Natural toxins in the global food supply threaten the health of underprivileged communities
Naturally occurring chemicals in the global food supply are known to pose a burden on worldwide health. New studies have found that a certain foodborne toxin, in addition to its known health effects, is also linked to vaccine resistance, and for the first time the global burden of disease from foodborne arsenic, lead, cadmium, and methyl mercury has been quantified. The Society for Risk Analysis (SRA) will present new studies as part of its Global Disease Burden Caused by Foodborne Chemicals and Toxins symposium on Monday, Dec. 9 as part of its 2019 Annual Meeting at the Crystal Gateway Marriott in Arlington, Virginia. This symposium will provide updates to a 2015 World Health Organization (WHO) publication which analyzed the disease burdens caused by these toxins.
While infectious diseases tend to get greater attention, the impact of foodborne chemicals and toxins on cancers, cardiovascular and neurological illnesses is significant. Herman Gibb, Ph.D., M.P.H., found that in 2015, foodborne arsenic, methylmercury, lead and cadmium resulted in more than one million illnesses, 56,000 deaths and more than nine million disability-adjusted life years (DALYs) worldwide. His study, "Global burden of foodborne disease: Introduction and methylmercury," also revealed Southeast Asia and the Pacific islands (Western Pacific B) was the subregion most impacted.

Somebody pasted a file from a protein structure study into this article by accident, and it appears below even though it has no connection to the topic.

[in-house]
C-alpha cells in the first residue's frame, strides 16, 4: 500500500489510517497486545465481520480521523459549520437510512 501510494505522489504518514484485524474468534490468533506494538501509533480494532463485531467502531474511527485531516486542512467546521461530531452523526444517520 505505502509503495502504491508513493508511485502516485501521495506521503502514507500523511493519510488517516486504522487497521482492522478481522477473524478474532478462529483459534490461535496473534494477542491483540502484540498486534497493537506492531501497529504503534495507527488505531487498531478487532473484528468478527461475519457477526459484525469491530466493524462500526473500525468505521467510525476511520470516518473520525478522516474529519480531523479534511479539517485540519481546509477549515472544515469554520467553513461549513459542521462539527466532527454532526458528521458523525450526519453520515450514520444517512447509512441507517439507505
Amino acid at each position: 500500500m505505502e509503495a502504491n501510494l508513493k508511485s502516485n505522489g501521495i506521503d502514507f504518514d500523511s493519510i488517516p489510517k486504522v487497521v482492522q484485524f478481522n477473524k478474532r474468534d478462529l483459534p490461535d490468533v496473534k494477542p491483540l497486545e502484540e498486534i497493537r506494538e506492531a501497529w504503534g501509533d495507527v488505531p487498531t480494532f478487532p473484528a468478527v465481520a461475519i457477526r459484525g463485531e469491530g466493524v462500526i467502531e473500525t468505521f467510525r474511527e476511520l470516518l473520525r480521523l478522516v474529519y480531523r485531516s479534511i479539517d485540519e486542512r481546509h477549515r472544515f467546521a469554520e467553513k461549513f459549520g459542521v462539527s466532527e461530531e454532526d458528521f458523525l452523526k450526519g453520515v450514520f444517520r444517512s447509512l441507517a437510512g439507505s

Aflatoxin, a toxin produced by mold that grows on corn and various nuts, including peanuts and tree nuts such as almonds and pistachios, causes liver cancer in humans at a higher rate than alcohol. Now, scientists are learning that aflatoxin also harms humans' immune systems which can result in an impaired response to infections. In her study, "Aflatoxin in corn and nuts: Cancer and immunological effects," Felicia Wu, Ph.D., from Michigan State University found that up to 155,000 liver cancer cases globally, each year, are caused by aflatoxin, but aflatoxin also increases inflammation and dampens antibody responses to viruses.
"This might explain why the success of vaccines in low-income countries worldwide has been poor," states Wu. "Corn and peanuts are staple foods throughout much of Africa, Central America, and Asia; and since many resource-poor populations can't afford to throw moldy food away, we suspect many children worldwide are exposed to high levels of dietary aflatoxin."
Lead contamination, which can occur naturally or as a result of pollution, affects the nervous system, particularly in infants and children. In his study, "Global estimates for the impact of lead from food on IQ and disability adjusted life years," Clark Carrington, Ph.D., found that, on average, lead in food is estimated to result in a decrement of about one IQ point.